[5:42] He lost pay or something like that, because he refused to use the preferred pronouns for one of his students. And of course, Professor Strang supported that professor’s, ultimately, that professor won his lawsuit, and Professor Strang supported that decision. All right, so then I had a friend of the show, who I can’t name because he wants to remain anonymous, sent me several pages of information that shows the Christian Nationalist ideology of Professor Strang. And so I wanted to talk to him about it. One of the things that when I was investigating was I found a paper that he had written in 2001 or 2002 I think it was 2001, that where he made the claim and made the argument that first amendment religious protections do not cover atheists or humanists all right so I wanted to talk to him so what I did was, I sent him an email. I said, you know, I have this podcast Glass City Humanist, You know, I’d like to interview you about these things and I said, you know, you’re an anti-abortion activist, I was interested in your paper.

[7:04] And some other issues and I said, you know, I’d like to interview you Thinking that he was not going to agree And he sent me an email back saying I would love to appear on your show. I’m like great, So we worked it out To the date that we were gonna do it was July 31st, and we were gonna do it at the studios for WAKT, Because he wanted to do it in person which is fine and, so We scheduled that so I was thinking about things that I was going to say and working some questions out and, Comes out a week before I send an email, Reminder email saying, you know, you’ve agreed to meet with me on the 31st at 1 o’clock. We’re gonna, to talk for about an hour. Here are some.

[7:58] He sends me an email back saying that he didn’t appreciate some of the topics that I wanted to talk about, like saying that he was an anti-abortion activist, and he said I didn’t know this was going to be all about me, I thought we were going to talk about policies and laws, and he said maybe we should just not do it, so he cancelled.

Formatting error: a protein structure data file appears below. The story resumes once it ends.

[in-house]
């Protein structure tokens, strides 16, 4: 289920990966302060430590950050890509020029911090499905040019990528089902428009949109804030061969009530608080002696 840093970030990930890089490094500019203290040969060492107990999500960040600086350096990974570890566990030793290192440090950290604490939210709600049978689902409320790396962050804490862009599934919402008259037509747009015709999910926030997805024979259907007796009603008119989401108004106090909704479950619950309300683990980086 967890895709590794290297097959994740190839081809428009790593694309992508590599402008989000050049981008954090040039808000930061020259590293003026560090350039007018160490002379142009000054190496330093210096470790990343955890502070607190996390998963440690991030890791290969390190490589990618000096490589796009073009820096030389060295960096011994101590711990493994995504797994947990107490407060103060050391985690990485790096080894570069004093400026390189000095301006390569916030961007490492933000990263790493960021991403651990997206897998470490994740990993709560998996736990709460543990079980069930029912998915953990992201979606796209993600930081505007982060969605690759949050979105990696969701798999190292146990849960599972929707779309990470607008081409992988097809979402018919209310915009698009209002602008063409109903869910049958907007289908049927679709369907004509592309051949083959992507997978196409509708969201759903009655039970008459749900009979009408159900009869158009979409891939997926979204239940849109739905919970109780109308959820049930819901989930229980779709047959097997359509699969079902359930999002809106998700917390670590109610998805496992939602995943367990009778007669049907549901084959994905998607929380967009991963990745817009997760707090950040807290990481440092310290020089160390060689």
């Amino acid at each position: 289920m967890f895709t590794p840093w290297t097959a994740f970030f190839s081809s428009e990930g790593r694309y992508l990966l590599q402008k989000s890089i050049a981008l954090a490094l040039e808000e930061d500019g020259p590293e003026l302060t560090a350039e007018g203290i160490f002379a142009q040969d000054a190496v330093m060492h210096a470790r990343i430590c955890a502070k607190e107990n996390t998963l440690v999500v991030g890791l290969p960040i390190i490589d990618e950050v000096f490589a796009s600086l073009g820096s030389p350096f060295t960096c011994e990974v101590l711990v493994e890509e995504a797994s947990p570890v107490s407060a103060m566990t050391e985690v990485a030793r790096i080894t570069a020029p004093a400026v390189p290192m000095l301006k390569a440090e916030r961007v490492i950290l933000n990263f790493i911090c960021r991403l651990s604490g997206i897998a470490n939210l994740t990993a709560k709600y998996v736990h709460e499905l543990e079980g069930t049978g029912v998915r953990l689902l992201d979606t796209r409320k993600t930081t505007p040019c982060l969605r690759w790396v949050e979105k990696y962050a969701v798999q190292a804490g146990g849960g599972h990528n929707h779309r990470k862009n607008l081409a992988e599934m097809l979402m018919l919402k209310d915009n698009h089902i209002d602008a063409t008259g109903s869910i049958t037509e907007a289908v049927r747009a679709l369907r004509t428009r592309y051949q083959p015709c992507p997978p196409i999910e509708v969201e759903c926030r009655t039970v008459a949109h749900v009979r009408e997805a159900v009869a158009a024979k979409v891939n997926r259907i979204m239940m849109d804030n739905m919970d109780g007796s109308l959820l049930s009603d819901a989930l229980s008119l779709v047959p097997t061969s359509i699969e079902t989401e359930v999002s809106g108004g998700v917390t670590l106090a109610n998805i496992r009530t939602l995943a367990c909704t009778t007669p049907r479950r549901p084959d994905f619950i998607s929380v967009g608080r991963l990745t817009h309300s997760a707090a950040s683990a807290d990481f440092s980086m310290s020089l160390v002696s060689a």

[8:22] Well, I have all this information. I wanted to do this episode about Professor Strang, but he’s not here to answer some of these questions. So we’re just going to go ahead and do the show, do the episode without him. I’m not making an argument or anything, and I just want to be clear. Professor Strang is a Catholic. He’s very religious, as you’ll find out in the information that I have on him. He’s a devout Catholic. He’s a supporter of the anti-abortion movement.

[9:02] I do not have a problem with people being religious. If you want to be religious, if you want to live your life according to a certain religious template and beliefs and do all that, more power to you. I have a problem when people take their religion and use it to justify extremist laws and policies that affect other people who may or may not be that religious. For example, banning abortion. I don’t believe in that. These laws that have specifically targeted the LGBT community recently. Like the SAFE Act, Reverend Click over in Fremont got the SAFE Act passed that would ban gender-affirming care.